"One part of the market featured luxury goods— gold and silver, turquoise, jade and other gems, the feathers of exotic birds. Merchants sold these to artisans as raw materials, and to wealthy customers as finely crafted textiles and beautiful jewelry. ...

"It was the section selling food stuffs, though, that most impressed people who had never been to the marketplace before. The stalls offered everything— every type of corn and bean, all varieties of salts and herbs. Birds and animals rustled in their cages. There were fruits and vegetables, cacao and honey, bird eggs and the delicious bars of dried algae from the lake. But what was remarkable about Tlatelolco, what made it different from neighborhood food markets, was that food could be bought partially prepared, for urban customers too busy to make everything from scratch. One could buy pre-made tortillas and little cakes, squash already cut into pieces, smoked chilis, and ground cacao. Hungry shoppers could go to what was effectively a restaurant— a stand where prepared meals were available for sale." (pp 75-76)

After the conquest the lives of the native people became harder and harder. Here's what a conquered group had to provide to their Spanish rulers:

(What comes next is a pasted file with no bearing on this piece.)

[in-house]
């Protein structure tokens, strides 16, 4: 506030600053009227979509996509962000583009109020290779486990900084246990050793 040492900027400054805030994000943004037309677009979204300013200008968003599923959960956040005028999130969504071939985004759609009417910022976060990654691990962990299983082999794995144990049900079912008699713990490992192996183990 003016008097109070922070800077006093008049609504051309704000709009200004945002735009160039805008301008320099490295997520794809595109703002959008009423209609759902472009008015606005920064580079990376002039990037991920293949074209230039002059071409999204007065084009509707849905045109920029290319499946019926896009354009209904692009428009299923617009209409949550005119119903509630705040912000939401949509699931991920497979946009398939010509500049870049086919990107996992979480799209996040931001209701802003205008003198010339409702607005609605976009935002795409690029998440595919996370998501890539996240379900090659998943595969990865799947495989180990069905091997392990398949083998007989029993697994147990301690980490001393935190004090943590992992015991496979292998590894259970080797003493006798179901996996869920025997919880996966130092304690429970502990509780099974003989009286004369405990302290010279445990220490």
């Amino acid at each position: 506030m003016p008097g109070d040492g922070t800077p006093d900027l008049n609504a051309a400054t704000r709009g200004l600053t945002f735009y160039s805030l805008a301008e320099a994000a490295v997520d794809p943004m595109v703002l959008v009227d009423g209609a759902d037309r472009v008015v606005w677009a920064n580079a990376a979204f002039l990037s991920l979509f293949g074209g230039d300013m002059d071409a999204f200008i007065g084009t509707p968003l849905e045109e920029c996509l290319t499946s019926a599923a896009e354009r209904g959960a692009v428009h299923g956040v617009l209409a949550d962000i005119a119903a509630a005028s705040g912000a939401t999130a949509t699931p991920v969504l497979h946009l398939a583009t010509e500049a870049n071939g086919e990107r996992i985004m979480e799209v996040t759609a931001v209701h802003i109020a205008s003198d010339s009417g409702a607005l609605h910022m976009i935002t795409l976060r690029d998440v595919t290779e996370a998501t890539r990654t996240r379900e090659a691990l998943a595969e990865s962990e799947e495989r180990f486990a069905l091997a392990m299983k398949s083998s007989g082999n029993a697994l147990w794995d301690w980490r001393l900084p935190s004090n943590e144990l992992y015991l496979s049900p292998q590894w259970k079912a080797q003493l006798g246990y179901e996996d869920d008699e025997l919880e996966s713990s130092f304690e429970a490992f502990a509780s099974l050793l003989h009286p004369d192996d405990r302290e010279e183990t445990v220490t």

"Cuauhtinchan was committed to providing 24,000 woven blankets every four years, as well as twenty turkeys, six thousand bushels of corn, sixteen baskets of beans, eighty of chile, sixteen of chia, and sixteen of salt." (p. 145).

At the start of each chapter of Fifth Sun is an illustration from one of the documents
that are used as sources for the book. These are from Codex Mendoza in the 
Bodleian Libraries, University of Oxford.

Townsend really does a fabulous job of making individuals come to life, and it's amazing how many fully documented characters she found in the sources she used. While I enjoyed reading this book, I'm just not capable of doing justice to it in a real review. 

Blog post © 2020 mae sander. 

Tuesday, December 22, 2020

"Where the Wild Ladies Are"

The Fox-woman Kuzunoha Leaving Her Child. Yoshitoshi, 1889-1892. (Wikipedia)

Foxes become spirits, ghosts, or demons in Japanese folklore, in traditional prints, and Noh and Kabuki dramas. A modern story collection reworking many Japanese ghost tales is by Aoko Matsuda, titled Where the Wild Ladies Are (published in Japanese in 2016, translation into English 2020). I love reading these stories!

Somehow Matsuda manages to modernize these exotic tales, making delightful little vignettes where modern life meets folklore. I know only a little about Japanese folk tales, but my impression here is that the retellings borrow the emotions and the characterizations from traditional supernatural tales and dramas, applying the essence to twenty-first century Japanese individuals.